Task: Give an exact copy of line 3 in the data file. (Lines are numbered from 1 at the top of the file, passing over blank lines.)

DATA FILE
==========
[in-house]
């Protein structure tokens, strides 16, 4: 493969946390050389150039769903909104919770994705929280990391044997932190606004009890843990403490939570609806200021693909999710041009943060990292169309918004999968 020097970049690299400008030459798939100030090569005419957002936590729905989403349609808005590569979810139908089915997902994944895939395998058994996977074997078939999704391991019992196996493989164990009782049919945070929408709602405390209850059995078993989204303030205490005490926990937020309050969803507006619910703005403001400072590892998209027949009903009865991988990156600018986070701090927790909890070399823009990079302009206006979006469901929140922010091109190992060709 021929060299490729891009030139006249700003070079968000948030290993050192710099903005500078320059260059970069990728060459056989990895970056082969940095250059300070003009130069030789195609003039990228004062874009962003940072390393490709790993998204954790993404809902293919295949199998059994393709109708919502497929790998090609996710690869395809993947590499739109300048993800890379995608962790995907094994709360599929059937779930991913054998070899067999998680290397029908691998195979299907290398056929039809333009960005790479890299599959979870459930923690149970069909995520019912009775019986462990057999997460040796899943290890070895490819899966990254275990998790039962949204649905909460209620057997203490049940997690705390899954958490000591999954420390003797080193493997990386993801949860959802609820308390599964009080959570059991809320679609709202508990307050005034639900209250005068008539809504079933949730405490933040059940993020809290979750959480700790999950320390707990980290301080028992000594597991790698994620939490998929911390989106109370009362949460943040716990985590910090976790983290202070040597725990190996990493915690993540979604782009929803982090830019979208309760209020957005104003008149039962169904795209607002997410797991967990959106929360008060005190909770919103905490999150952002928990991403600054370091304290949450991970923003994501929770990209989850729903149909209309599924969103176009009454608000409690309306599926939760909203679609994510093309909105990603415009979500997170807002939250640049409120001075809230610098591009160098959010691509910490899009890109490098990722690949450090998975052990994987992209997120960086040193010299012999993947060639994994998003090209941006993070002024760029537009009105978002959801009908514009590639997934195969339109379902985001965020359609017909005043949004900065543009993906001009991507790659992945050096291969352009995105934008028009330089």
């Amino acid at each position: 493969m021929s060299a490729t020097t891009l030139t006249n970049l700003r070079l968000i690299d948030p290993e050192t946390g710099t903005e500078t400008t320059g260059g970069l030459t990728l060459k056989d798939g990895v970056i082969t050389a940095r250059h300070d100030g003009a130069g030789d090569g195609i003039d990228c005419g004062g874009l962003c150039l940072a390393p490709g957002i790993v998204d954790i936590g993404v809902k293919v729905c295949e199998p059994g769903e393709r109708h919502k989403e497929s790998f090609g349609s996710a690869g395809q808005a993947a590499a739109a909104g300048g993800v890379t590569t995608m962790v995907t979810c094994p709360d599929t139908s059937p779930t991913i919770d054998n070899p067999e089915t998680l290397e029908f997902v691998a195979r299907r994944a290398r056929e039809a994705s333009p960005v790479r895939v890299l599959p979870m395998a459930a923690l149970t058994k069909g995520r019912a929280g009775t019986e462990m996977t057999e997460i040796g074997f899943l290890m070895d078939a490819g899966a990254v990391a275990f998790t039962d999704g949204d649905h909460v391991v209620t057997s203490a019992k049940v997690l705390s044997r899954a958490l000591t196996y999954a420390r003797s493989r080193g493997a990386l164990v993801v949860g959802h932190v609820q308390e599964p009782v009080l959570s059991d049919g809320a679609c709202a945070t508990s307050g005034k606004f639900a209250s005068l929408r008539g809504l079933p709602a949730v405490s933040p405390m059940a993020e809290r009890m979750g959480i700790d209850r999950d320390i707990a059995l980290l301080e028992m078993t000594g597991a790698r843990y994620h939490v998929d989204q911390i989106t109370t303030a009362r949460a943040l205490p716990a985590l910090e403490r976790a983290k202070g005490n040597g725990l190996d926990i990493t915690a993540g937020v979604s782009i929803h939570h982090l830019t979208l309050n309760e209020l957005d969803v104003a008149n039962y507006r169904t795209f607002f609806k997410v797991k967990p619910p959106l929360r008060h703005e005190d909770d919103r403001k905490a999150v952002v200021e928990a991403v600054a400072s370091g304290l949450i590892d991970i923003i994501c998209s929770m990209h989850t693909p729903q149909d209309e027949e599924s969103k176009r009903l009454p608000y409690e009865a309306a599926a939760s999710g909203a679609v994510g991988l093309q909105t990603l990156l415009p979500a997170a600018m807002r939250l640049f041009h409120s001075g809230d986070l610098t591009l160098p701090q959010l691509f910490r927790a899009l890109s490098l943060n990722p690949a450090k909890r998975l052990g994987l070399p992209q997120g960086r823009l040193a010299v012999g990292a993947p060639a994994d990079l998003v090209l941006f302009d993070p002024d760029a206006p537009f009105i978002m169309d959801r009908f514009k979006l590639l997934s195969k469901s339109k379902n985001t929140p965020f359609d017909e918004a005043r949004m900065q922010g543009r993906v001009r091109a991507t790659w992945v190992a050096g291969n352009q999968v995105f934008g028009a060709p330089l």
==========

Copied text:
């Amino acid at each position: 493969m021929s060299a490729t020097t891009l030139t006249n970049l700003r070079l968000i690299d948030p290993e050192t946390g710099t903005e500078t400008t320059g260059g970069l030459t990728l060459k056989d798939g990895v970056i082969t050389a940095r250059h300070d100030g003009a130069g030789d090569g195609i003039d990228c005419g004062g874009l962003c150039l940072a390393p490709g957002i790993v998204d954790i936590g993404v809902k293919v729905c295949e199998p059994g769903e393709r109708h919502k989403e497929s790998f090609g349609s996710a690869g395809q808005a993947a590499a739109a909104g300048g993800v890379t590569t995608m962790v995907t979810c094994p709360d599929t139908s059937p779930t991913i919770d054998n070899p067999e089915t998680l290397e029908f997902v691998a195979r299907r994944a290398r056929e039809a994705s333009p960005v790479r895939v890299l599959p979870m395998a459930a923690l149970t058994k069909g995520r019912a929280g009775t019986e462990m996977t057999e997460i040796g074997f899943l290890m070895d078939a490819g899966a990254v990391a275990f998790t039962d999704g949204d649905h909460v391991v209620t057997s203490a019992k049940v997690l705390s044997r899954a958490l000591t196996y999954a420390r003797s493989r080193g493997a990386l164990v993801v949860g959802h932190v609820q308390e599964p009782v009080l959570s059991d049919g809320a679609c709202a945070t508990s307050g005034k606004f639900a209250s005068l929408r008539g809504l079933p709602a949730v405490s933040p405390m059940a993020e809290r009890m979750g959480i700790d209850r999950d320390i707990a059995l980290l301080e028992m078993t000594g597991a790698r843990y994620h939490v998929d989204q911390i989106t109370t303030a009362r949460a943040l205490p716990a985590l910090e403490r976790a983290k202070g005490n040597g725990l190996d926990i990493t915690a993540g937020v979604s782009i929803h939570h982090l830019t979208l309050n309760e209020l957005d969803v104003a008149n039962y507006r169904t795209f607002f609806k997410v797991k967990p619910p959106l929360r008060h703005e005190d909770d919103r403001k905490a999150v952002v200021e928990a991403v600054a400072s370091g304290l949450i590892d991970i923003i994501c998209s929770m990209h989850t693909p729903q149909d209309e027949e599924s969103k176009r009903l009454p608000y409690e009865a309306a599926a939760s999710g909203a679609v994510g991988l093309q909105t990603l990156l415009p979500a997170a600018m807002r939250l640049f041009h409120s001075g809230d986070l610098t591009l160098p701090q959010l691509f910490r927790a899009l890109s490098l943060n990722p690949a450090k909890r998975l052990g994987l070399p992209q997120g960086r823009l040193a010299v012999g990292a993947p060639a994994d990079l998003v090209l941006f302009d993070p002024d760029a206006p537009f009105i978002m169309d959801r009908f514009k979006l590639l997934s195969k469901s339109k379902n985001t929140p965020f359609d017909e918004a005043r949004m900065q922010g543009r993906v001009r091109a991507t790659w992945v190992a050096g291969n352009q999968v995105f934008g028009a060709p330089l």